The Chiefs' unheralded defense could be the X-factor vs. Brady, Bucs
The Kansas City Chiefs are in the Super Bowl for a second consecutive year, and their offense gets most of the credit for that success. That's what happens when a team has an otherworldly young quarterback, lots of speed and dynamism at multiple skill positions, and a forward-thinking coaching staff that frequently maximizes all of that talent.
But what about the defense? The Chiefs might seem capable of winning every game by simply outgunning their opponents, but they can, and do, get plenty of stops too. Whether they're able to put the clamps on Tom Brady and the Tampa Bay Buccaneers' multi-faceted offense could determine the outcome of Super Bowl LV.
Let's start with the basics. The Chiefs finished the regular season ranked 10th in points allowed (22.6) but were just 19th in expected points added per play and 22nd in DVOA. But it's a unit that's ebbed and flowed as the season has progressed; according to Aaron Schatz of Football Outsiders, the Chiefs ranked sixth in DVOA against the pass from Weeks 1-9 before falling to 23rd in Weeks 10-16. But in its playoff wins against the Cleveland Browns and Buffalo Bills, Kansas City had the most efficient pass defense of the league's 14 postseason participants.
Kansas City's defense is fairly good at preventing plays of 20-plus yards. According to PFF, the Chiefs ranked fifth in explosive run plays allowed and 13th in explosive pass plays allowed. PFF's Ian Hartitz wrote this week, "This is a bend-don't-break unit that might not completely shut down an opposing offense, but the group has the ability to stall drives in a hurry thanks to its ability to get after the quarterback."
Defensive tackle Chris Jones is a big reason why. Jones ranked 13th among all defenders in PFF's pass-rush productivity rate (8.4), which factors in sacks and hurries per pass-rush snap. He was also second among interior defensive linemen in pass-rush win rate (20%), an ESPN metric that calculates how often a defender beats his blocker within 2.5 seconds. As a team, the Chiefs ranked 12th in pressure rate.
Why does this matter for the Super Bowl? Brady, like most quarterbacks, doesn't like to be pressured. He only saw pressure on 24.4% of his dropbacks during the regular season, but when he did, his passer rating was 54.5, which ranked just 21st in the league. When operating out of a clean pocket, Brady's passer rating jumped all the way to 115.7, good for seventh best.
Kansas City defensive coordinator Steve Spagnuolo had the same gig for the New York Giants when he famously cooked up the game plan that beat Brady and the unbeaten, seemingly unstoppable New England Patriots in Super Bowl XLII. How he chooses to create pressure - and chooses to push the pocket, forcing the statuesque Brady to move - should indicate how successful the Chiefs' D can be.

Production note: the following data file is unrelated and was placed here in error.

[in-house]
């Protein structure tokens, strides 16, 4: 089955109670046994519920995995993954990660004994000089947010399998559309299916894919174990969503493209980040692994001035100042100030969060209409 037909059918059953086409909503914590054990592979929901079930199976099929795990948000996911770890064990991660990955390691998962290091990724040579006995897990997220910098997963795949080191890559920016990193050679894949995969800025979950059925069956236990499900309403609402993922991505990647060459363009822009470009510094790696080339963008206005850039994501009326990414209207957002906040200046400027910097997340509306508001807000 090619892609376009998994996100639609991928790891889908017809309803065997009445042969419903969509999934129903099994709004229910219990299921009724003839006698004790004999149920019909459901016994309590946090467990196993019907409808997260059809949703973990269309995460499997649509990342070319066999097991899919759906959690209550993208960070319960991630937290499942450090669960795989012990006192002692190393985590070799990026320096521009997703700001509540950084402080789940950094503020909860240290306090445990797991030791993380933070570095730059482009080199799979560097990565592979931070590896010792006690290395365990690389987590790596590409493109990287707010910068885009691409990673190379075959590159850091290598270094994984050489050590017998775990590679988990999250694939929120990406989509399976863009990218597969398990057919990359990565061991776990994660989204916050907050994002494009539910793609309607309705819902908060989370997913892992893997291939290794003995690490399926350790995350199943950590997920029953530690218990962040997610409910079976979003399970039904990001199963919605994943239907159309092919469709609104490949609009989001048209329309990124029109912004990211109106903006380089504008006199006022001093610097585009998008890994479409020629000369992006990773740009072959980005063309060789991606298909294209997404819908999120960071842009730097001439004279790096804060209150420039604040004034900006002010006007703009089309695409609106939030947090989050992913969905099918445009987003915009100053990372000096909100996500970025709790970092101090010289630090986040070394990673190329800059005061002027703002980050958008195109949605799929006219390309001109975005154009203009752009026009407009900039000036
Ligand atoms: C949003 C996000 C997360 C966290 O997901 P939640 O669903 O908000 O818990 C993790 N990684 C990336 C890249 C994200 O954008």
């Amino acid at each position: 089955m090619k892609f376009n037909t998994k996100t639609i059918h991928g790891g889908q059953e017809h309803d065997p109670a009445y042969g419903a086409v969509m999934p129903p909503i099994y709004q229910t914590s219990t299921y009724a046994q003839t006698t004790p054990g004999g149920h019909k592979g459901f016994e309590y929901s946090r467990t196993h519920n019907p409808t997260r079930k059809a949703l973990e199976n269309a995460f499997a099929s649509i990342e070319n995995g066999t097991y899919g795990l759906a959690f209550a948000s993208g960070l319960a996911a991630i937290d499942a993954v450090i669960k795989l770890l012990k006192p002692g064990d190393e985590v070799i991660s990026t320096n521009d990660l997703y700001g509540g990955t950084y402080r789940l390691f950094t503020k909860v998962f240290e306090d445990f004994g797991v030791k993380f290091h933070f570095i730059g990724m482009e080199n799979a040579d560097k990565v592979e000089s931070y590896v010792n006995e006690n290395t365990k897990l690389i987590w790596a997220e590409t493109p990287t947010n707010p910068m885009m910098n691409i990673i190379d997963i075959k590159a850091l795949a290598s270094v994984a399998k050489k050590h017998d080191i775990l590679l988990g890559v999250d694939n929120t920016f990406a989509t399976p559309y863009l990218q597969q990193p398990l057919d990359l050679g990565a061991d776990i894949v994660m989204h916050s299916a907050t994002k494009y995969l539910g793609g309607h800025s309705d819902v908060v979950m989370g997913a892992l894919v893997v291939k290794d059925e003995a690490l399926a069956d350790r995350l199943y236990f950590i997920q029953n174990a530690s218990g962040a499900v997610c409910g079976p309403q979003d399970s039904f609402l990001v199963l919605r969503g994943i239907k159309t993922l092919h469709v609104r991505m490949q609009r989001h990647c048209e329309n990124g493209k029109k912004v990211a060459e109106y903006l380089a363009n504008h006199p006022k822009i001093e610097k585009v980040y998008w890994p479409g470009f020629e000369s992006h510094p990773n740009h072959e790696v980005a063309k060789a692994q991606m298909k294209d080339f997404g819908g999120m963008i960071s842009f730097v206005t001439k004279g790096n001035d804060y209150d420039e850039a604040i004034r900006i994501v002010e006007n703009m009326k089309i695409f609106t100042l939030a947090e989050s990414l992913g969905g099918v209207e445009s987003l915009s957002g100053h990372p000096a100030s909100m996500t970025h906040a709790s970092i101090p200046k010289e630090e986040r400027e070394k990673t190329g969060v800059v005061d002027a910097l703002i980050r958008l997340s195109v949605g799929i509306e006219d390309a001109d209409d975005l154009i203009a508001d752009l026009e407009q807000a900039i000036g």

According to For the Win's Steven Ruiz and Charles McDonald, Spagnuolo likes to blitz (36%, which ranked ninth) but also frequently has the Chiefs play with five or more defensive backs (76%), with a lot of man and match coverages. The wild card here is the versatility of safety Tyrann Mathieu, who can be deployed just about everywhere. Per PFF, Mathieu played 403 snaps as a slot corner, 363 as a box safety, and 275 as a free safety. When the Chiefs decide to blitz, Mathieu and cornerbacks L'Jarius Sneed and Charvarius Ward are likely to be among those flying toward Brady.
Pressuring Brady is easier said than done, of course. The Bucs' offensive line finished the regular season ranked third in Football Outsiders' adjusted sack rate and fifth in EPA per dropback. PFF graded four of Tampa Bay's linemen 22nd or higher at their respective positions. A player to watch up front will be right guard Aaron Stinnie, who will be making his third straight start for the injured Alex Cappa.
Kansas City's tendency to play so much nickel and dime personnel could make it vulnerable against the run. Indeed, per Schatz, the Chiefs were dead last in run defense DVOA from Weeks 1-9 and have been again during the postseason.
The Chiefs figure to score points; it's what they do when they seemingly want to. But the Bucs have Brady and a stable of weapons, so chances are they will, too. If Kansas City is going to repeat, it will likely be because of its often overshadowed defense.
Dom Cosentino is a senior features writer at theScore.
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